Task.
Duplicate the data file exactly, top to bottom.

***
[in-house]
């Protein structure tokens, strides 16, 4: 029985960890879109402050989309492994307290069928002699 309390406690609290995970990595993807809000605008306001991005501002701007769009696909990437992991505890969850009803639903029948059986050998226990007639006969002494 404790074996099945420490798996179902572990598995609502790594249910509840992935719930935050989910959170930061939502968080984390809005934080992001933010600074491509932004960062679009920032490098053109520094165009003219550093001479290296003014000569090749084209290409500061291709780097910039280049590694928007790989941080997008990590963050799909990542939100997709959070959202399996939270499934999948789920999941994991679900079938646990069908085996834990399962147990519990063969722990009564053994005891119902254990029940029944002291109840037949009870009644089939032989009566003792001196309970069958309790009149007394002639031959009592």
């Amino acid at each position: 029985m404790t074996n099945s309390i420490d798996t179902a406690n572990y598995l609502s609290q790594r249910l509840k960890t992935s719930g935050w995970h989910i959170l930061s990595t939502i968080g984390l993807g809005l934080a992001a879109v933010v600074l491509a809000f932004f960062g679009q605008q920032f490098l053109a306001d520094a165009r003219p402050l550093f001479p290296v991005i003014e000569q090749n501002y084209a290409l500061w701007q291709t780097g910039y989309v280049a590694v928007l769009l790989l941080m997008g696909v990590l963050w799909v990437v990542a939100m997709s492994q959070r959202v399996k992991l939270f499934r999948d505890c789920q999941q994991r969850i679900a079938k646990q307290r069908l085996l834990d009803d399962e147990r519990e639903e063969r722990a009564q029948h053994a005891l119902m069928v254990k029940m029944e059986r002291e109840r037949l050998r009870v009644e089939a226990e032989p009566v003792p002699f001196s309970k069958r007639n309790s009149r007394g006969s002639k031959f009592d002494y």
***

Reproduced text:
[in-house]
């Protein structure tokens, strides 16, 4: 029985960890879109402050989309492994307290069928002699 309390406690609290995970990595993807809000605008306001991005501002701007769009696909990437992991505890969850009803639903029948059986050998226990007639006969002494 404790074996099945420490798996179902572990598995609502790594249910509840992935719930935050989910959170930061939502968080984390809005934080992001933010600074491509932004960062679009920032490098053109520094165009003219550093001479290296003014000569090749084209290409500061291709780097910039280049590694928007790989941080997008990590963050799909990542939100997709959070959202399996939270499934999948789920999941994991679900079938646990069908085996834990399962147990519990063969722990009564053994005891119902254990029940029944002291109840037949009870009644089939032989009566003792001196309970069958309790009149007394002639031959009592």
């Amino acid at each position: 029985m404790t074996n099945s309390i420490d798996t179902a406690n572990y598995l609502s609290q790594r249910l509840k960890t992935s719930g935050w995970h989910i959170l930061s990595t939502i968080g984390l993807g809005l934080a992001a879109v933010v600074l491509a809000f932004f960062g679009q605008q920032f490098l053109a306001d520094a165009r003219p402050l550093f001479p290296v991005i003014e000569q090749n501002y084209a290409l500061w701007q291709t780097g910039y989309v280049a590694v928007l769009l790989l941080m997008g696909v990590l963050w799909v990437v990542a939100m997709s492994q959070r959202v399996k992991l939270f499934r999948d505890c789920q999941q994991r969850i679900a079938k646990q307290r069908l085996l834990d009803d399962e147990r519990e639903e063969r722990a009564q029948h053994a005891l119902m069928v254990k029940m029944e059986r002291e109840r037949l050998r009870v009644e089939a226990e032989p009566v003792p002699f001196s309970k069958r007639n309790s009149r007394g006969s002639k031959f009592d002494y």